Skip to main content

Denver Comic-Con

This year is the first ever Denver Comic-Con and I will be there, signing books, hanging out with some Big Shiny Robot!s (two are covering the convention as press), and I will find some way to put my skills as a raconteur on display.

I will be at booth 104 in the Artist's Alley, which is the biggest I think I've ever seen. Maybe it's just the San Diego's seems so overwhelming, this looks like they've crammed more comics, art, and writing talent into half the square footage. There are a ton of great people in there and I hope to see them all.

If you come and buy a book and mention this post, I will throw in a signed copy of "The Colossus" which is my Steampunk Adventure novella, which first appeared in Mike Stackpole's Chain Story.

For those who haven't yet read anything of mine and are interested in trying it out, I'll have my Free Comic Book Day freebie to hand out as well. It contains "An Original", which is a short story from Man Against the Future, and the first chapter of Operation: Montauk.

For those looking for a copy of Operation: Montauk, I've brought with me to the convention what is left of the initial print run. If you want a copy, now is the time to grab it.

I also have prints of the cover signed and numbered by the artist, Blain Hefner.

And plenty of copies of Lost at the Con, which seems to be proving more popular as days go by.

Another special: I have a few copies of the Origins Anthology: Time Traveled Tales, featuring stories by me, Mike Stackpole, Aaron Allston, Timothy Zahn, Janine Spendlove, RT Kaelin, Steve Saus, Gregory Wilson, Don Bingle, and many others. They were limited to Origins, but I snagged a few copies to bring to you, dear readers.

At the end of the day, I hope to see you. If I can't see you, I hope you can spread the word and have your friends come see me. Or friends of friends. Or even acquaintances. Or twitter followers you haven't met.

In any case, EXCELSIOR!
Post a Comment

Popular posts from this blog

Anatomy of an Opening: The End of the Affair

Instead of breaking down a scene from a movie, this time we'll break down the opening of a book. (Previously, I've done scenes from City Lights, Citizen Kane, Raiders of the Lost Ark, and Butch Cassidy and the Sundance Kid.  I've also broken down the opening to Starship Troopers.

Graham Greene's The End of the Affair is absolutely one of my favorite books. The writing is lyrical and story heart-wrenching and beautiful. Greene's style of writing is such that he always has me gripped, whether it's the beginning of the book or the end. And he shows you so much about the character in his opening lines.

So, here are the first two paragraphs from the book:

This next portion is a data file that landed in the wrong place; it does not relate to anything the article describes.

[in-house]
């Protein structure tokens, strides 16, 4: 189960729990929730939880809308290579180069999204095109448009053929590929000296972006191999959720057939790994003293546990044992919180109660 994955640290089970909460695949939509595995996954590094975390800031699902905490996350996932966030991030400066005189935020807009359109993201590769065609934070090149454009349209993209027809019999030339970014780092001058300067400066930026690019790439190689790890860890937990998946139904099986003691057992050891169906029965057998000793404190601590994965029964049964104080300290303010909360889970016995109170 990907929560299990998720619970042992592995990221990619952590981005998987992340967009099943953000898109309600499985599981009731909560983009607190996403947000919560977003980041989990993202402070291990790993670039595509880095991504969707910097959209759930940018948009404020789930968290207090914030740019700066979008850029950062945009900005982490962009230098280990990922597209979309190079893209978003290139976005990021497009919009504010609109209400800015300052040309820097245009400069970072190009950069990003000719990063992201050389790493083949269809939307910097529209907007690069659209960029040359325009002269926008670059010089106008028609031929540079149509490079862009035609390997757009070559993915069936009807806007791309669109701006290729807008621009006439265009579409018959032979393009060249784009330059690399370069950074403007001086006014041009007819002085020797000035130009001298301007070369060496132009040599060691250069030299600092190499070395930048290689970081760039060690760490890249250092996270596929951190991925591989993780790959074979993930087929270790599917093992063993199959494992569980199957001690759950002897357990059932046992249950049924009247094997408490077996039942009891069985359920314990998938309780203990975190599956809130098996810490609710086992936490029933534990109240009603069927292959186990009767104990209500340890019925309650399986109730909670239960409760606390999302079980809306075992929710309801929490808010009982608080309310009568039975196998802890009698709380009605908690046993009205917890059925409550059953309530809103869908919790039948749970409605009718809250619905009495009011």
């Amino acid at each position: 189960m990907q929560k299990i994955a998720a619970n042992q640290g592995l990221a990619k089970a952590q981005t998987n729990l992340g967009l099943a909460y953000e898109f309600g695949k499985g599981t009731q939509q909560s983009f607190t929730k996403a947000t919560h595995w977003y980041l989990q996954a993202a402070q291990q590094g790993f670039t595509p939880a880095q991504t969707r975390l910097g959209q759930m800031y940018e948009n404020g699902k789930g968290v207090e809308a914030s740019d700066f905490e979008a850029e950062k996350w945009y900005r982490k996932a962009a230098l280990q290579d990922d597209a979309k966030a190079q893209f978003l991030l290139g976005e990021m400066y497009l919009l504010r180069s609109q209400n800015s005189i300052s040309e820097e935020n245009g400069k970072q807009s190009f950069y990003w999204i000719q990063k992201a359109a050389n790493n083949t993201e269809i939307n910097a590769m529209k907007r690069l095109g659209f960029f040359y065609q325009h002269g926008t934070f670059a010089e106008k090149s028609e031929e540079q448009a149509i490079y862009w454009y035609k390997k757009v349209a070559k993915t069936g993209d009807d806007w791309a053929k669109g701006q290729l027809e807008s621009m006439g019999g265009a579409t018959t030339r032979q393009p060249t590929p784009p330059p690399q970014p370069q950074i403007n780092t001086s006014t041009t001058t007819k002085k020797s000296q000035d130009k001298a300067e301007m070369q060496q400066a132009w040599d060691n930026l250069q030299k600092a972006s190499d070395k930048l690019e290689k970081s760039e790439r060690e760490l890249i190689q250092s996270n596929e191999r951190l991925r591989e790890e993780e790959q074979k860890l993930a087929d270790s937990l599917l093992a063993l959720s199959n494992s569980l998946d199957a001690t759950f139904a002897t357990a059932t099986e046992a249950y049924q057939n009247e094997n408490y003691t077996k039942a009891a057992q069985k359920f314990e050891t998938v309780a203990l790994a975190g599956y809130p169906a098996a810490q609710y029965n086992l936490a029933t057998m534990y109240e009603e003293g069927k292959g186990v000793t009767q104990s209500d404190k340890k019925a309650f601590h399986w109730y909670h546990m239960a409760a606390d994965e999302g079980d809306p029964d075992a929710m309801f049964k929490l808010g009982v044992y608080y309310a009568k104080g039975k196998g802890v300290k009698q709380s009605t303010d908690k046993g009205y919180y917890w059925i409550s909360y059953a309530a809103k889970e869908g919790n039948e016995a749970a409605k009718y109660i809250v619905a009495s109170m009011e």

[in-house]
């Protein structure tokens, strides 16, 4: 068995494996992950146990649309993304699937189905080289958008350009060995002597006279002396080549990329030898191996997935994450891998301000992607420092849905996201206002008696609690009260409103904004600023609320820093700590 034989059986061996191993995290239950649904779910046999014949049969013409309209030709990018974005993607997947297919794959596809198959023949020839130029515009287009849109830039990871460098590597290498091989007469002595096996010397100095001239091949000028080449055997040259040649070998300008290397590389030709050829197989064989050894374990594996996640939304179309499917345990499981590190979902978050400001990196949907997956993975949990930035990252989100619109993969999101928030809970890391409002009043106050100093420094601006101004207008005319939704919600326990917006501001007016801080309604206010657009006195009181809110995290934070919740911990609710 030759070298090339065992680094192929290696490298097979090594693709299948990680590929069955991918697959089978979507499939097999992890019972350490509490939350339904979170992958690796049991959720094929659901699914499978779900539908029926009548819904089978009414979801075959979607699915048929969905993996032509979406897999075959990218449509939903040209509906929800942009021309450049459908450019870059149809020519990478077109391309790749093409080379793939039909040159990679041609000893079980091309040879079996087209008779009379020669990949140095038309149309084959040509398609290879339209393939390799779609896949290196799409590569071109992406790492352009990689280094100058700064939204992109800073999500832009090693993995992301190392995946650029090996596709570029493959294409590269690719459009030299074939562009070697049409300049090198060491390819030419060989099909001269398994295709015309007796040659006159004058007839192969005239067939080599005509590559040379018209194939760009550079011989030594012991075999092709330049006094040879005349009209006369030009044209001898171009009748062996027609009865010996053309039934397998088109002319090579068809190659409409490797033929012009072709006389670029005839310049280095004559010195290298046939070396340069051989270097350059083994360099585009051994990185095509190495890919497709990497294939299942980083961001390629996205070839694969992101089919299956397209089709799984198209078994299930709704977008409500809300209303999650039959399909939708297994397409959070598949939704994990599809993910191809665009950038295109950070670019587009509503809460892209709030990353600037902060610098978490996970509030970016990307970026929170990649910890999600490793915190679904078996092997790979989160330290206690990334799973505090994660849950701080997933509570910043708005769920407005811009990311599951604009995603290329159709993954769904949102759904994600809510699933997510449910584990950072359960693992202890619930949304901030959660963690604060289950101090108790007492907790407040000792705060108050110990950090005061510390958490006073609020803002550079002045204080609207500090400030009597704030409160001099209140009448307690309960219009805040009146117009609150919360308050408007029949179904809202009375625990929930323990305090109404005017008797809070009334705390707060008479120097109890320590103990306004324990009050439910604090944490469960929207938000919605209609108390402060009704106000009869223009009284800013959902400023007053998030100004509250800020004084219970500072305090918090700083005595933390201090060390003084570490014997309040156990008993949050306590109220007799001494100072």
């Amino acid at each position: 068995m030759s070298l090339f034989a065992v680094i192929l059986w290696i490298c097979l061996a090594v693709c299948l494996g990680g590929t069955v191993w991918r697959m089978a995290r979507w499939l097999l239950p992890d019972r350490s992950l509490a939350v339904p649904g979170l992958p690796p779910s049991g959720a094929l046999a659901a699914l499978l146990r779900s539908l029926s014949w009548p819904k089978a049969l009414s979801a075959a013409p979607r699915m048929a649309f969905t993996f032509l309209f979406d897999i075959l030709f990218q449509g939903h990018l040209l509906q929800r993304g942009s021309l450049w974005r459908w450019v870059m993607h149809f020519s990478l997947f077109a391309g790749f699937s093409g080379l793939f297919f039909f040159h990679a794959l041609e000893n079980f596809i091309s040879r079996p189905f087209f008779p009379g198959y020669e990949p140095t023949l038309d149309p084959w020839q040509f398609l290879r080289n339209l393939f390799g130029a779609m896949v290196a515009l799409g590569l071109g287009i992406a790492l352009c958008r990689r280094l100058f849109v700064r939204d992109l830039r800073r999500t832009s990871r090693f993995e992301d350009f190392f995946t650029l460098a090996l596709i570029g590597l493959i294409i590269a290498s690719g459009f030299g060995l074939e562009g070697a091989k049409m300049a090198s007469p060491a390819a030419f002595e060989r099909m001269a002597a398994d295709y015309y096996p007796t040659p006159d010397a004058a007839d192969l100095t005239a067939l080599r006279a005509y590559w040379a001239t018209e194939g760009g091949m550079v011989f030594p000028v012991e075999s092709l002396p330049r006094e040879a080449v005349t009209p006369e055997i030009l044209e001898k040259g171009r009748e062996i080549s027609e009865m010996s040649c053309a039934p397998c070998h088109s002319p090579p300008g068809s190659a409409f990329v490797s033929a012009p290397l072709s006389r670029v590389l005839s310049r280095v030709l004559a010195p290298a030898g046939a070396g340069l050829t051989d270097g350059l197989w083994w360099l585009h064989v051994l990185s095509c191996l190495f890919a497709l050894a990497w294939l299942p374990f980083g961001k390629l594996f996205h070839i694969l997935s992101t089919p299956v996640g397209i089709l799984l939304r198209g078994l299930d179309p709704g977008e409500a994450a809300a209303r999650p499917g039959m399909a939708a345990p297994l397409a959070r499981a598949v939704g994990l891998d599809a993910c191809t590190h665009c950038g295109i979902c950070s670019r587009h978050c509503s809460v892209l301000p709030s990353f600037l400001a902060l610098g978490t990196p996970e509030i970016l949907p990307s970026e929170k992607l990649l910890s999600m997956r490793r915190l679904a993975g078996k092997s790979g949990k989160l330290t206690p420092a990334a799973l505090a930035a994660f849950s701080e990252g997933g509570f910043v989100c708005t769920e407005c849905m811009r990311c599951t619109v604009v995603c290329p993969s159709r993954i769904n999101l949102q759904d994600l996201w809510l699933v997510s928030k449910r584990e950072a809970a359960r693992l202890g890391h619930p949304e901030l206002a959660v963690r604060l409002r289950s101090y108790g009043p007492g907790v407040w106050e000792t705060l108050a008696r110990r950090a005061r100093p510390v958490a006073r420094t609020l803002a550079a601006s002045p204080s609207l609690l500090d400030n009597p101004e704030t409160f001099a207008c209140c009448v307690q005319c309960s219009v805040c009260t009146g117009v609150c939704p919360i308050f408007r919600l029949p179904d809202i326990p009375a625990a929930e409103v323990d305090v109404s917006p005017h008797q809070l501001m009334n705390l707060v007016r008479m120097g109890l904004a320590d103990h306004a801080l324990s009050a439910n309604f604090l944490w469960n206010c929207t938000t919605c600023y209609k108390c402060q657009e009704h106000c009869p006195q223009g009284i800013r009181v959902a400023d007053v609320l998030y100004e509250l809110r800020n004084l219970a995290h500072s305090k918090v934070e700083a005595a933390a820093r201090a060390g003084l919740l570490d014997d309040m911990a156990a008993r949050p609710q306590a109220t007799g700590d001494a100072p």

A story has no beginning or end: arbitrarily one chooses that moment of experience from which to look back or from which, to look ahead. I say 'one chooses' with the inaccurate pride of a professional writer who - when he has been seriously noted at all - has been praised for his technical ability, but d…

The Symbiotic Relationship Between Art and Politics

Art is inherently political.

Let's just get that out of the way. We all have things we want to say (or things we want to not say) in our personal lives that shape the art we make. And artists, more often than not, are trying to say something with their art, even if their goal is to not say something.

There is no doubt that this has been a turbulent week in the country I live in. There are many of us that are confused and shocked and afraid of what might be to come in the future. That's understandable. As artists and writers, I feel like we're typically more empathetic than the general population. It's easy to think about what it's like to be in someone else's shoes because we spend so much of our creative time almost literally in someone else's shoes. And we need to pass that understanding on to our readers or viewers or however else they're consuming this art.

I've seen this troubling idea, though, that art needs to be purely for escape and that p…

50+ Rules and Tips About Writing I've Collected Over the Years

I have twenty or thirty notebooks and journals filled up with snippets about writing, my plans for stories, bits of dialogue, interesting ideas, plotlines, scraps of short stories, and a dozen other things. I carry one with me at all times and it takes me a couple of months to fill one up.

One of the things I've kept in one of my notebooks was a collection of writing tips and rules that I've collected over the years in my travels. From teachers, from books, from wherever. Most of my career has been spent screenwriting, so a lot of these are most applicable to that, but I wanted to present them so they might be of use to you as well.

I've never stopped collecting these over the years and I never will.

To start the list are Kurt Vonnegut's eight rules of writing. They are the first in my notebook and, I think, the most useful. I'll add a star to those I think are applicable most to screenwriting. Some of these aren't applicable to everyone in every situation, but…